Curtis Stevens predicted that he'd dispatch foe Jesse Brinkley 50 seconds into round one of their scrap, the feature bout on ESPN's Friday Night fights at the Grand Sierra Resort in Reno, Nevada. The seconds ticked by, and then the minutes. Jesse Brinkley was still in the game. His confidence blossomed and the Nevada native showed that the New Yorker came to town too cocky.
I'll show you, Showtime.
He mixed his shots, scored two knockdowns and earned himself an IBF title shot after 12 rounds of mostly intelligent pugilism. Mostly, I say, because he might look back at the tape of this fight and wonder why he was trading with Stevens when all he had to do was coast to the unanimous decision, but you'll not hear any complaints from viewers, who were treated to a fine scrap.
Brinkley (167 1/2; age 32; now 35-5) and Stevens (165; age 24; now 21-3) couldn't even look at each other during the prefight staredown session. They did however hug after the cards (all Brinkley–117-109, 118-108, 119-107) were read. The win earns Brinkley the number two slot in the IBF, behind IBF champ Lucian Bute.
In the first, Stevens scored with his left hook several times, and nicked Brinkley's right eye, and directly underneath the peeper. Brinkley showed a decent jab and mixed in some body work. His trainer, interestingly, was Peter Manfredo Sr., who oversaw Brinkley while his son Peter Junior headlined a show in Connecticut.
In the second, Stevens kept headhunting, and Brinkley loosened up. He moved more and looked like he belonged in there. Stevens regressed, and by the third Brinkley looked confident he could emerge with an upset win. In the fourth, Brinkley's diet of one-twos, and underneath handiwork were impressing judges.
Brinkley kept fighting smart in the fifth. He didn't get too cocky, and forget that Stevens can bang. The two kept trading after the bell. Trainer Manfredo ran into the ring and pulled Stevens away, before the ref yanked him away. Stevens doesn't own a superior jab, or rather, the resolve to use a jab as a weapon and a tablesetter. Brinkley rights hurt Stevens with a minute to go in the sixth, and the New Yorker waved Brinkley towards him, indicating that he wasn't hurt. To the contrary…Brinkley had him on the ropes, and Stevens went to his knee with 15 seconds left. He looked totally gassed and had to be overjoyed when the bell rang to save him. Atlas thought that the dynamic was reminiscent of the Tyson-Holyfield scenario, when the bully bashing lost steam, and the bully's resolve crumbled.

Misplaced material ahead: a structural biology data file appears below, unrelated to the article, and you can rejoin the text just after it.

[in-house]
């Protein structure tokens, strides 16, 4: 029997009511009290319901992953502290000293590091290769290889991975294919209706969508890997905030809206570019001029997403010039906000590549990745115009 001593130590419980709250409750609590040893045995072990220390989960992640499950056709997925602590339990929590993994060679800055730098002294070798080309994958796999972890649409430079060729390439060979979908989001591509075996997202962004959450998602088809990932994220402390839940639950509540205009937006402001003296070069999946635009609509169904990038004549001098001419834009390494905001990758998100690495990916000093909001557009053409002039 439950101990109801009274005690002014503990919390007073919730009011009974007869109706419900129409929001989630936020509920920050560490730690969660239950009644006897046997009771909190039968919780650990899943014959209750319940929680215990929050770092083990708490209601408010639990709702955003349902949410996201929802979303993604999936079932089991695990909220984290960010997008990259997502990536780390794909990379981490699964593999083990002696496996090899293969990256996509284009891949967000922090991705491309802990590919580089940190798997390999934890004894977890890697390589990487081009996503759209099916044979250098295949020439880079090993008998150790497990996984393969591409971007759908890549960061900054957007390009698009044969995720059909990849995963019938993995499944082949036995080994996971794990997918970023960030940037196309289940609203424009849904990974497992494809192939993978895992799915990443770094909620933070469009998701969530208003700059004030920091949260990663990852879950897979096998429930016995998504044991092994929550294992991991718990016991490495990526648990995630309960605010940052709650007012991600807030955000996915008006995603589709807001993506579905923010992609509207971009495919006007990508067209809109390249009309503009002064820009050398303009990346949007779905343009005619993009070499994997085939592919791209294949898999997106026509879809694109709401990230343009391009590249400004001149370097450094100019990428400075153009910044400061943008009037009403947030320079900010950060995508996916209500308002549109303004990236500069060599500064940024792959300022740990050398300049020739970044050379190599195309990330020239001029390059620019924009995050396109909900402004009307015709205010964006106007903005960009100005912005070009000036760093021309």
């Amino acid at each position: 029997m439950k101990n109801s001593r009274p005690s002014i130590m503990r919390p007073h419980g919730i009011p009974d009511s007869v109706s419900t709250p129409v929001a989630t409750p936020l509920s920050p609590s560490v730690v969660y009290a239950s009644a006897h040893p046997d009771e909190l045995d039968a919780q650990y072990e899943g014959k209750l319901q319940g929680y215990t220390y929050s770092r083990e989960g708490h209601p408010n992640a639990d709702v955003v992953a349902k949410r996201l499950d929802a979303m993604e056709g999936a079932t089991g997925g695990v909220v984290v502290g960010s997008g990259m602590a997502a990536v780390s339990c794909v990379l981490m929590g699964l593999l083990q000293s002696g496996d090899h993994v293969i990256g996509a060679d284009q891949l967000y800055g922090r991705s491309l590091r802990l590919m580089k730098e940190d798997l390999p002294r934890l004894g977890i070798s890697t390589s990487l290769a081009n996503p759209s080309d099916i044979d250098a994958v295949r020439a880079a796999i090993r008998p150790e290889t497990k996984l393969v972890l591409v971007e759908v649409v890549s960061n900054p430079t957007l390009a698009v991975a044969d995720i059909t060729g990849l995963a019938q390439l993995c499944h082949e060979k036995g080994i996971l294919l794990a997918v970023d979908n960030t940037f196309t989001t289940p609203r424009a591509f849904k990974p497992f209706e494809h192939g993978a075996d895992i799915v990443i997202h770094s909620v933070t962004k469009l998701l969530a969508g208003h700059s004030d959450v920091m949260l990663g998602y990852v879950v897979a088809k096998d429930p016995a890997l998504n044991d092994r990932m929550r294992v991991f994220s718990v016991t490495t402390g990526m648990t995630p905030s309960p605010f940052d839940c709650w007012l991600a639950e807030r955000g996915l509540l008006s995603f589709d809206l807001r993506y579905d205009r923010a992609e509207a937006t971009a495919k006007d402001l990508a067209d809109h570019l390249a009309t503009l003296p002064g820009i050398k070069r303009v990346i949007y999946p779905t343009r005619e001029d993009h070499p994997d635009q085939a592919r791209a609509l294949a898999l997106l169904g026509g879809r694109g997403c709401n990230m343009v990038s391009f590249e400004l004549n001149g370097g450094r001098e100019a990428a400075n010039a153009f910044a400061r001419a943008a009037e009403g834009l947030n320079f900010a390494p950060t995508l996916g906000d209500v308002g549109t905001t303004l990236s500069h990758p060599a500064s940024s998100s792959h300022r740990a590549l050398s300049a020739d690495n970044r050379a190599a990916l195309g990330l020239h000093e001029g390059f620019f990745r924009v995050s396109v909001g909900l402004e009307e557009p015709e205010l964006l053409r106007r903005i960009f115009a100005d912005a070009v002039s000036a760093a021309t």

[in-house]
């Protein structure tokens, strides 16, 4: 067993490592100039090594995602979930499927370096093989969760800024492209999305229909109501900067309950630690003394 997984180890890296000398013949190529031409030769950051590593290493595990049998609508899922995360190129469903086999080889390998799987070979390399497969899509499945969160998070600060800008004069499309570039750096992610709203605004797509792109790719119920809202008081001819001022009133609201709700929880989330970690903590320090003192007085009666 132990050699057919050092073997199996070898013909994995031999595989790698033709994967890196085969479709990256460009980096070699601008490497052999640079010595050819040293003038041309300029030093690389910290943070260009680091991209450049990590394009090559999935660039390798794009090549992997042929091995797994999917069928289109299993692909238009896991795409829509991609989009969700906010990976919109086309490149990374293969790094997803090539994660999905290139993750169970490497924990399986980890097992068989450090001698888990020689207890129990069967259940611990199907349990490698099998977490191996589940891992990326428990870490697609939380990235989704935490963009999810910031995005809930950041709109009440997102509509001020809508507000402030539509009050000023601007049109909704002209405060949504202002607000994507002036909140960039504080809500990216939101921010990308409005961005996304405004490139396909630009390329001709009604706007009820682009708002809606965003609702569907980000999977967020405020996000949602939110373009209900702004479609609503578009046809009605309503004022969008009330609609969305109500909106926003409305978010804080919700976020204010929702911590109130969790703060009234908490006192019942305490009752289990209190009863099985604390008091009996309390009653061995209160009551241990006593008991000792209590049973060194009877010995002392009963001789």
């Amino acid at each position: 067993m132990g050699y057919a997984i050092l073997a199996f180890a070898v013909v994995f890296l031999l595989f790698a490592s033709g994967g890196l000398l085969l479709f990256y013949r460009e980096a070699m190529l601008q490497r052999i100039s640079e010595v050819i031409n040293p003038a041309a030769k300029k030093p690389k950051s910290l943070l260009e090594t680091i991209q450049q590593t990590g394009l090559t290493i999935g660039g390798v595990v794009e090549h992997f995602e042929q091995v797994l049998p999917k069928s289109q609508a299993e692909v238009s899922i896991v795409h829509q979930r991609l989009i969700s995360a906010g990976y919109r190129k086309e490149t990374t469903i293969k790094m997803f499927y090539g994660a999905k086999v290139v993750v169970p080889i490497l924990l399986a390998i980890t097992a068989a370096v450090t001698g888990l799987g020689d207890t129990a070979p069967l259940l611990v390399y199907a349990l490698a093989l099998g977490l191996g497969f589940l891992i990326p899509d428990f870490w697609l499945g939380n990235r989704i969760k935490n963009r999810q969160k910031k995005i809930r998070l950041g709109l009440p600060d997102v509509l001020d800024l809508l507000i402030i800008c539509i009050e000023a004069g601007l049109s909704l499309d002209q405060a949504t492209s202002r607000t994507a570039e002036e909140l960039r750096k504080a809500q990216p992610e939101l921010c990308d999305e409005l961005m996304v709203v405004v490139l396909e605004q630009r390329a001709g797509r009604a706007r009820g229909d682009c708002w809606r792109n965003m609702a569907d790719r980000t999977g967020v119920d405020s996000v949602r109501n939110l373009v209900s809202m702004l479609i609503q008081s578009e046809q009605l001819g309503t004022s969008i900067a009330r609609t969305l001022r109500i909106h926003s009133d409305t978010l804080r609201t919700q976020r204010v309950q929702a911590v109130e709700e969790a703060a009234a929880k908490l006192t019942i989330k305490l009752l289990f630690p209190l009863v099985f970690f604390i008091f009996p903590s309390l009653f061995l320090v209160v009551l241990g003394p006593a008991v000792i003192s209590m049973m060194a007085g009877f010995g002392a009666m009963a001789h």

In the seventh, Stevens came out awake. He jabbed more, and was back in the fight. Atlas recommended to Manfredo that Brinkley look to take out Stevens, rather than let the hitter hang around during the eighth. Stevens buzzed the underdog in the eighth. In round nine, we learned Manfredo was removed from the corner, on order of the commission. The distance closed, with Stevens having some luck with long rights. In the 10th, Stevens kept leading with his left hook. Brinkley saw it, and slipped it. His own left hooks told Stevens he didn't have that market cornered. In the 11th, Brinkley stayed busy. He made sure to keep proper distance, got in, got out, and likely got another 10 on the cards. The couple solid shots he took, he shrugged off. In the 12th, Manfredo must've been crazed as he saw Brinkley trading, instead of running out the clock. Atlas lauded Stevens here, admitting that the Tyson-bully hat didn't fit. Brinkley scored a knockdown, his second, with 35 seconds left, as the ropes kept Stevens from hitting the mat. Two right hands and a left hook did the damage. “That is good stuff! Good stuff here in Reno. Jesse Brinkly puts on a show!” screamed Joe Tessitore at ringside. We'd go to the cards, as both men's face told anyone who looked at them their vocation after the 36 minutes of combat.
SPEEDBAG Analyst Teddy Atlas took a slap at Freddie Roach, noting that Roach abandoned Peter Manfredo to go train Oscar De La Hoya, going for the moolah instead of adhering to his word. Did that smackdown come out of nowhere? Nope; Roach busted on Atlas for talking on air three weeks ago about that email that went from a Pacquiao teammember to a Mayweather teammember, wondering what might happen if Pacquiao tested positive for a PED. Atlas brought up Roach again in the eighth as well.
–Atlas guessed that Stevens might take out Brinkley in a round or two. He offered a mea culpa during round six, to his credit.
—No shame for Stevens. He's just 24, and now he knows better. Don't predict a KO within a minute, because your opponent knows what's coming, and will be emboldened if he makes it through the stated time period.